Meet RACHEL SCHNOLL!
I dabbled in yoga classes occasionally in my 20’s and early 30’s, but didn’t start a regular practice until about five years ago. For a period of time I was working only four days a week, so I decided to take a yoga class on my day off. Yoga Lab on Atlantic Avenue was around the corner from my house and so I went there. A few months later, Yoga Lab closed and I started taking classes at Yoga People in Brooklyn Heights.
At Yoga People I found a teacher who taught Vinyasa classes using an Ashtanga discipline. I responded to the physical aspect of the practice and the repetitive nature of the poses. My practice blossomed and I became hooked on yoga—whenever I had some free time that wasn’t filled with work or family obligations I was looking for a yoga class. My practice continued to grow and eventually I worked up to a Mysore Ashtanga practice.
At the end of 2009/beginning of 2010 I heard about Mala. It was closer to my house than Yoga People so I decided to give it a try. Angela and Steph’s classes were very different than the more traditional practice I was used to but I loved the community feeling at Mala. I knew a lot of the people in class and I began to make more yoga friends. I started to feel that the more alignment based practice taught at Mala was a nice compliment to what I did in the other classes that I took. Not long after I started at Mala, I got injured. At that time I decided all the vinyasas Ashtanga yoga required were not doing my body any favors and Mala became my yoga home.
What pose do you want to do all day? What pose could you never do again?
I’m blessed with a lot of hamstring flexibility and upper body strength so I love all forward bends and most arm balances. I also really like rotated triangle because it incorporates a forward bend and a twist.
For all of my lower body flexibility, I have virtually no flexibility in my back. Camel is a huge challenge for me; it really crunches my lower back and is quite painful. I’ve worked very, very hard at full wheel and getting it out of my lower back. While I still don’t love it, I do like how my body feels when I’m done.
What are your biggest yoga obstacles and how do you overcome them?
At this stage in my practice I’m less focused on getting into poses and more focused on subtle parts of my practice such as breathing, alignment, and bandhas. I’ve found that poses I used to think were easy and that I “loved” such as Warrior 2 or Shoulder Stand have become incredibly challenging to me.
I also used to have an amazing headstand practice. I was one of those people who couldn’t wait for the teacher to say, “Headstand in the center of the room.” About six months ago I lost my headstand. Every time I go up, I fall forward. Lindsay helped me focus on tucking in my tail bone. That helps sometimes, but most of the time I just can’t do it. It’s a practice in itself to be brave enough to try and accept that I will most likely fail at something I used to enjoy. I hope that with continued effort I will find my headstand again, but even if I don’t it’s has been good to embrace my limitations and try other poses such as shoulder stand, forward bends or something restorative at the end of a practice.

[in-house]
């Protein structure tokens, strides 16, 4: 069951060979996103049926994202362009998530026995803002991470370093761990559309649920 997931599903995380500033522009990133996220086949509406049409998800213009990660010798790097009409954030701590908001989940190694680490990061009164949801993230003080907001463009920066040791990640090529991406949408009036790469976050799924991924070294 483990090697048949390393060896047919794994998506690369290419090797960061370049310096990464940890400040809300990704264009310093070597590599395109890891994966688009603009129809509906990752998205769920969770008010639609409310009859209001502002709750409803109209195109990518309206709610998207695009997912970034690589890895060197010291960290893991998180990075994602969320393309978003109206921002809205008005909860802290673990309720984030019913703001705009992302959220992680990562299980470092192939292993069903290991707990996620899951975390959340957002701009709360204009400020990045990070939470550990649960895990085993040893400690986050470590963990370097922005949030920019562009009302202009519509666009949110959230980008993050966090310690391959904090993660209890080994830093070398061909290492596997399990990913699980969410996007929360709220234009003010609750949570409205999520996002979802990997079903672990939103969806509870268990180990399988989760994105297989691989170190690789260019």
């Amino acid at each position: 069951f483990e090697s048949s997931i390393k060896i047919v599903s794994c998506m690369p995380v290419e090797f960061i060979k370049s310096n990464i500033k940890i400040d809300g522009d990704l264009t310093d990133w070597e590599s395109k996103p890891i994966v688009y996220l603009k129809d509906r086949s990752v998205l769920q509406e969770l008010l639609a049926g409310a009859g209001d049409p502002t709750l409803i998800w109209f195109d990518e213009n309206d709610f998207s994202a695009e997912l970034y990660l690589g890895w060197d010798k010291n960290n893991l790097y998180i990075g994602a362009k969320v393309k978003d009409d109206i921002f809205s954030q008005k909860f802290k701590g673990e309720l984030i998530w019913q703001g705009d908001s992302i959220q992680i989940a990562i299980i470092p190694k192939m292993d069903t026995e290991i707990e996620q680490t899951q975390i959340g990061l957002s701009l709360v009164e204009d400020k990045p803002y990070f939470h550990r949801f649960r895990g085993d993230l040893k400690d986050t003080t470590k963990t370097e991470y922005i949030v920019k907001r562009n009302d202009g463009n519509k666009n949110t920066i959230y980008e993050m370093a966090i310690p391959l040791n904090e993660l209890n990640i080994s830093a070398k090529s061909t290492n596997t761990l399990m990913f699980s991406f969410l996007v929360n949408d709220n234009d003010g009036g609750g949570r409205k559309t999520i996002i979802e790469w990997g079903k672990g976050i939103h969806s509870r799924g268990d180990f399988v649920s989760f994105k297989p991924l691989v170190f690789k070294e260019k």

What was the last Dharma talk that resonated with you?
A teaching that really resonated with me came from not from a yoga studio but from another spiritual teacher, my rabbi. He was talking about Jewish ritual and was discussing the Hebrew words, Keva and Kevanah. Keva means fixed, the things that we are supposed to do. Kevanah means to do something with feeling.
My first few years of yoga practice were about getting my body into poses. Now with the help of my teachers at Mala I feel like I am finding the Kevanah the feeling and emotion that is unleashed with a regular study of yoga. I also try to approach other aspects of my life with more presence and feeling than I used to before I had a yoga practice. Of course I am not always successful, but I do try to be mindful of these learnings.
Where is your favorite place to get coffee, or a drink post yoga?
I wish I had time to get a coffee post yoga, but I’m usually running home to my husband and kids.
If you could practice yoga anywhere in the world, where would it be?
I really like practicing right here at Mala. My wish is that I could practice MORE. With three kids and a demanding full time job I am pretty much limited to practicing on the weekends. I’ve tried to start a home practice on the weekdays before everyone else in my family wakes up, but I’ve found it is hard to wake up at 5:45am to do that. I’m hoping that as it starts to get light earlier again I will find it easier to wake up. It was a really great way to start my day.
How has practicing shifted other aspects of your life?
I started doing yoga for the physical benefits. What has surprised me is how it has affected me in so many other ways. It’s awakened my compassionate side. I try to think more about how my actions influence others. Whether I am playing with my kids or working on a spreadsheet, I am mindful about being present and focusing on that activity, rather than getting distracted. I also find that if I can practice three or more times a week, I eat healthier!
We’re thrilled to bring you the stories of Mala yogis in their own words. Maybe you know them, maybe you’ve never seen them before, maybe they look familiar, maybe you once knew their name, but forgot. Whatever the case may be, here is the chance to learn a little more about the person practicing on the mat next to you. Click here to read about other yogis.